Once we reached the park gates, we said good-bye to paved roads and back to the bounce by the ounce. Anwar kept stopping to show us animals along the way to the lodge. We had to remind him we had been on numerous safaris this trip and others in the past. As much as we appreciated this, we really wanted to get back on two legs and out of a vehicle. Miles and miles away, we finally reached the lodge by 7:00 pm. I thought for sure if the park was the size of Connecticut, we started in NY and drove to the MA border in the time it took us to get here. We are staying at the Serona Wildlife Lodge. People here are not nearly as friendly as any of the places in Kenya. Even  driving here, we received nasty to hateful looks from those we passed on the street, but this was similar to our reception here. There was nothing warm or welcoming about it; in fact, they could not find our reservation. It finally turned out that it was due to Run’s Shmitz’s name being misspelled. After wiping some of the dust off with the wet towel given upon entering, it went from sparkling white to dusty brown within minutes. Later, jumping into the shower, another coating turned the tub into earthenware.

Interesting note, we found that all of the places we stayed at in Kenya as well as this one and a number of others are owned by Indians, India Indians, though the land is leased only. The properties here in Tanzania are still owned by the government, but Indians run the business and Chinese laborers do the construction. This place is huge, but still under construction. My eyes sparkled when I saw an Internet Cafe sign, but they lost their luster when I looked in the window to see there were desks, but no computers. The gift shop is empty and the fitness room has all of the newest equipment stuffed into one corner.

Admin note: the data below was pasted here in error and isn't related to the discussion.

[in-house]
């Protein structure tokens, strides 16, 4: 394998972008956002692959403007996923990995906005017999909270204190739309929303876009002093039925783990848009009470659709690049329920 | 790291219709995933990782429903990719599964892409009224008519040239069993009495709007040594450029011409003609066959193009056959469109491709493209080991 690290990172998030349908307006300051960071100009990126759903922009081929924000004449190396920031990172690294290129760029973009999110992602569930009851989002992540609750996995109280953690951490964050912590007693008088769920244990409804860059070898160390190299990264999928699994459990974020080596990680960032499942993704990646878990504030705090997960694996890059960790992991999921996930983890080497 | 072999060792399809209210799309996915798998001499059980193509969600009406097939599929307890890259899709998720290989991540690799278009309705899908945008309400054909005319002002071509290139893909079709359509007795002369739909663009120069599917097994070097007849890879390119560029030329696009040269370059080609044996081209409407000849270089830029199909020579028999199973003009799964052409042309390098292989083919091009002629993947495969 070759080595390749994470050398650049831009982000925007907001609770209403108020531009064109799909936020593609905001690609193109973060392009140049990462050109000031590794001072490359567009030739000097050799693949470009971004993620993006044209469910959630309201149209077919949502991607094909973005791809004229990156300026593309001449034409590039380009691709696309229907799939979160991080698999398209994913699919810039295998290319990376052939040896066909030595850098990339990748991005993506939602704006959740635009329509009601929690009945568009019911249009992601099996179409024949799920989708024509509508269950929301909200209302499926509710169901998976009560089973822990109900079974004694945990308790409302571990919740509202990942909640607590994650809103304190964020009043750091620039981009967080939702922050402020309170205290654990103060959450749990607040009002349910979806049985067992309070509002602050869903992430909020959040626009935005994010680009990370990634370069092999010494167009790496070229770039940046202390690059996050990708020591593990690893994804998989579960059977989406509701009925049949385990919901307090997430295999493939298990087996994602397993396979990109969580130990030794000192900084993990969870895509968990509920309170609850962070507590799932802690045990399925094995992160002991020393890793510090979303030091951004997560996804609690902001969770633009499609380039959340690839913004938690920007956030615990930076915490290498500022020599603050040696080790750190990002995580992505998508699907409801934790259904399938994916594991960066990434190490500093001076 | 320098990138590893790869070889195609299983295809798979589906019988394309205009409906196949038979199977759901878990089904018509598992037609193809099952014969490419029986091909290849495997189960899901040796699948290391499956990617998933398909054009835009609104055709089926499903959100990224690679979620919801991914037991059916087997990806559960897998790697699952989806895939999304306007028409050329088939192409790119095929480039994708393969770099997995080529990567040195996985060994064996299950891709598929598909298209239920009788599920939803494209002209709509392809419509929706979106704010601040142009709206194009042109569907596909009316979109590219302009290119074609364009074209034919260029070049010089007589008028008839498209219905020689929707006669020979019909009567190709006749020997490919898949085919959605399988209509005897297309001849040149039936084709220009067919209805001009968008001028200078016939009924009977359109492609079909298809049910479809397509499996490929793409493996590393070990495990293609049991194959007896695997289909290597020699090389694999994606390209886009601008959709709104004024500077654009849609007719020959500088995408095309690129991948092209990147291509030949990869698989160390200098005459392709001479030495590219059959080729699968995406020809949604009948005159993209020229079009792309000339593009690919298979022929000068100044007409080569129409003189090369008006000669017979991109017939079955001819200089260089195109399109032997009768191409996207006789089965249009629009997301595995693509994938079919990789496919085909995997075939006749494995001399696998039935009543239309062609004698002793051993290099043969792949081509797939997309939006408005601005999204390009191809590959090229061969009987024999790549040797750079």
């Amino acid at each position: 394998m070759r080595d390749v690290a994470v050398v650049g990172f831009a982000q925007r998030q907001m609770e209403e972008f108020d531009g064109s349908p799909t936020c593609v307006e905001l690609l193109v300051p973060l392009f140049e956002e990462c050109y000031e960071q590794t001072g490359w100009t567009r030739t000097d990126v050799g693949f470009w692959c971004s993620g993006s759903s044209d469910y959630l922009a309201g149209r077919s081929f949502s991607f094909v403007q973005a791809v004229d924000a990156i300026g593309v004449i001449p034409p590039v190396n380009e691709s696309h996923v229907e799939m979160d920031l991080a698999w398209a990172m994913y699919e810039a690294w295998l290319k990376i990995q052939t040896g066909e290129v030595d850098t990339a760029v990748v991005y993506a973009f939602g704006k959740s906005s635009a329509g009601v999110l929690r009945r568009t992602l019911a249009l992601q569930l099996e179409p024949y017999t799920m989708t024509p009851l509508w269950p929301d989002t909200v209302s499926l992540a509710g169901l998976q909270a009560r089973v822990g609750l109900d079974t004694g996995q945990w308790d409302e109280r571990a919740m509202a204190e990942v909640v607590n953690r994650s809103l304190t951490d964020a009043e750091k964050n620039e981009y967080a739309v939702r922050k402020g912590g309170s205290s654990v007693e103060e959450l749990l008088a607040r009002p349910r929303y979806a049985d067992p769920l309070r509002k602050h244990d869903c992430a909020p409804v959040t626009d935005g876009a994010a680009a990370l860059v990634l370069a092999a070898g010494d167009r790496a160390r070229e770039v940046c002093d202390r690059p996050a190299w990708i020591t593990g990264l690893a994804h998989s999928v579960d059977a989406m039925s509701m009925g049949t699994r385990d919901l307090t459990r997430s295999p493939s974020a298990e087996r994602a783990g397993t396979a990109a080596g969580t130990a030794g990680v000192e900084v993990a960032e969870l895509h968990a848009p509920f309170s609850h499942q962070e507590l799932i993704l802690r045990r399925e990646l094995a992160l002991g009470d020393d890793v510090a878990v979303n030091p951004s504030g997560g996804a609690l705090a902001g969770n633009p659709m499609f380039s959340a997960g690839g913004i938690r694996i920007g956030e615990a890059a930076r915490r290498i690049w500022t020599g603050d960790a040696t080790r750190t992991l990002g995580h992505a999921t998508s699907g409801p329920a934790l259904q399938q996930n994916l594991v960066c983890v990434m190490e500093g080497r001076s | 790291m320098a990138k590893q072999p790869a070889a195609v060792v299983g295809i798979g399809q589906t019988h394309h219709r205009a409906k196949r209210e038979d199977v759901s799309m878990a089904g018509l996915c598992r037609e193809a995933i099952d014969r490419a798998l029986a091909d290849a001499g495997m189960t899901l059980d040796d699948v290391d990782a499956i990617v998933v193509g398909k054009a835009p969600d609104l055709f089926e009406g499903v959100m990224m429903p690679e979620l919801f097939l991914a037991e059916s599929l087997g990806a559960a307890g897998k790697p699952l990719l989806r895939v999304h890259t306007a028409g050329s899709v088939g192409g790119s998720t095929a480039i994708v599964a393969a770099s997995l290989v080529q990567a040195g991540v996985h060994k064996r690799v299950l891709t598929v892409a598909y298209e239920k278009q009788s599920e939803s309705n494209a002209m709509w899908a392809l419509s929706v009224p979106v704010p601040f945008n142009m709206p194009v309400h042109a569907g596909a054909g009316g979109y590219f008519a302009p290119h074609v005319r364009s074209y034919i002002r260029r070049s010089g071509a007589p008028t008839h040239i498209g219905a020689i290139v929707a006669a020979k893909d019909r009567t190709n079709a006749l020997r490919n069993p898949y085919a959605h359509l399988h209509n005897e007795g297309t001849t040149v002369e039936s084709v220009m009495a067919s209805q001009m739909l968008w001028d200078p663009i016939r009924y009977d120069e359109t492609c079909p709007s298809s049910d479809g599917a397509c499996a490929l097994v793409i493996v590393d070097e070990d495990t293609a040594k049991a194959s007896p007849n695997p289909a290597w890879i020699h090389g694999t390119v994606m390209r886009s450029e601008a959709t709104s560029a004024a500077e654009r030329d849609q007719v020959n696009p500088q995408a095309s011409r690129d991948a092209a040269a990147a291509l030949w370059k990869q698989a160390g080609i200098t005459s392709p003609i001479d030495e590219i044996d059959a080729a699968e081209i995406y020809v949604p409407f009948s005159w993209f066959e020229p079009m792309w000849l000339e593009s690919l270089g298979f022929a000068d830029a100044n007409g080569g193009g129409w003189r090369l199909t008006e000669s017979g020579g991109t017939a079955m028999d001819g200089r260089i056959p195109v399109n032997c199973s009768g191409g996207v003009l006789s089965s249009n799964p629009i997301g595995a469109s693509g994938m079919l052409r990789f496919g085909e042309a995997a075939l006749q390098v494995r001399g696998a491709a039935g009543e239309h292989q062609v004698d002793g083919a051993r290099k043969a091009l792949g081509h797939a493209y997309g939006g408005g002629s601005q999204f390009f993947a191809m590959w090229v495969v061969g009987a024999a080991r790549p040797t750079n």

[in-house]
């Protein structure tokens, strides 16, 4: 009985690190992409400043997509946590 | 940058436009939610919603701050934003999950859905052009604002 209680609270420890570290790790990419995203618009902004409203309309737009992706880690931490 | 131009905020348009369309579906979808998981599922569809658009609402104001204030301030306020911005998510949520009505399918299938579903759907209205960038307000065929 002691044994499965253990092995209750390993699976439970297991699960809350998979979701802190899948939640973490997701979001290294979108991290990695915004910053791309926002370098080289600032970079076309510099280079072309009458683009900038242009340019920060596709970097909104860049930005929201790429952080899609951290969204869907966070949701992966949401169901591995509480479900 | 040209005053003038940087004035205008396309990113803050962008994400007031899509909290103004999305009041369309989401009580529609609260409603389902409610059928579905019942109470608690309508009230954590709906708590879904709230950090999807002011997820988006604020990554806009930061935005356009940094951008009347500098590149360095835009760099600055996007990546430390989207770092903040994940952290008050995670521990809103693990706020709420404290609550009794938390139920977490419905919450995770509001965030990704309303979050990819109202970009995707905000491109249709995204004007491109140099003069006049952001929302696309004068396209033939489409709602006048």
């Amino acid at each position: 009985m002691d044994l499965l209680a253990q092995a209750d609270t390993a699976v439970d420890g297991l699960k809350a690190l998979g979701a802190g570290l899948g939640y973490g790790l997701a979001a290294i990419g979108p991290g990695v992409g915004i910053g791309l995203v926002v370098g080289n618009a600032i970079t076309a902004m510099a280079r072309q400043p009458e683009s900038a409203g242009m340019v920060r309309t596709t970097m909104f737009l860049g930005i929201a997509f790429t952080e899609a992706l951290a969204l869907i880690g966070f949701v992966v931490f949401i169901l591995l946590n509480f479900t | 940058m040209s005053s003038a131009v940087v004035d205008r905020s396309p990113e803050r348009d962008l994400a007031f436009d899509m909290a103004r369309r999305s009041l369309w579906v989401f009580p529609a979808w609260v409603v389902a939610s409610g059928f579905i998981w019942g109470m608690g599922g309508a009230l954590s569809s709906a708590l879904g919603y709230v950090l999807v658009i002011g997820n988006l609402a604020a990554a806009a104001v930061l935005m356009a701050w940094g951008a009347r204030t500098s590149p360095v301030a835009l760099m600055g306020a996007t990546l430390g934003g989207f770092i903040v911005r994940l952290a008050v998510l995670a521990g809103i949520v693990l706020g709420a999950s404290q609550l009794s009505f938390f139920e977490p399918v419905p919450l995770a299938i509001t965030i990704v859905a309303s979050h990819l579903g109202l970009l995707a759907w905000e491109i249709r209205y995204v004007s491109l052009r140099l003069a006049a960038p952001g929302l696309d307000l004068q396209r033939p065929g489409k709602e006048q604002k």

We are only here for one night, so we will survive. Interestingly, for as upper class as this is portrayed, the buffet is the smallest of any place we have stayed. I also am curious how places in countries like this receive their star rating. Under normal circumstances, to reach a 4 or 5 star, certain requirements must be in place. These include a phone and a television in each room for starters. Not one place has had these, though a television would be rather pointless, but a phone would be helpful with wake-up calls.

At dinner, we had a funny event. Eating away, a young person of the staff comes to our table and stands between Ron and I. I asked if there was something she needed, but she moved her head in Ron’s directions, but he was not paying attention to her in the least. When I said something, she  started in saying “Sir, you forgot to sign for your drinks from the bar.” The receipt book she had in her hand had whiskeys on it and 12,000 shillings as the amount due. We both said we did not order any whiskey, nor did we have anything from the bar. She walked away confused and disappointed. You know how it is; all white men with white hair and beards look alike. Of course, she was confused.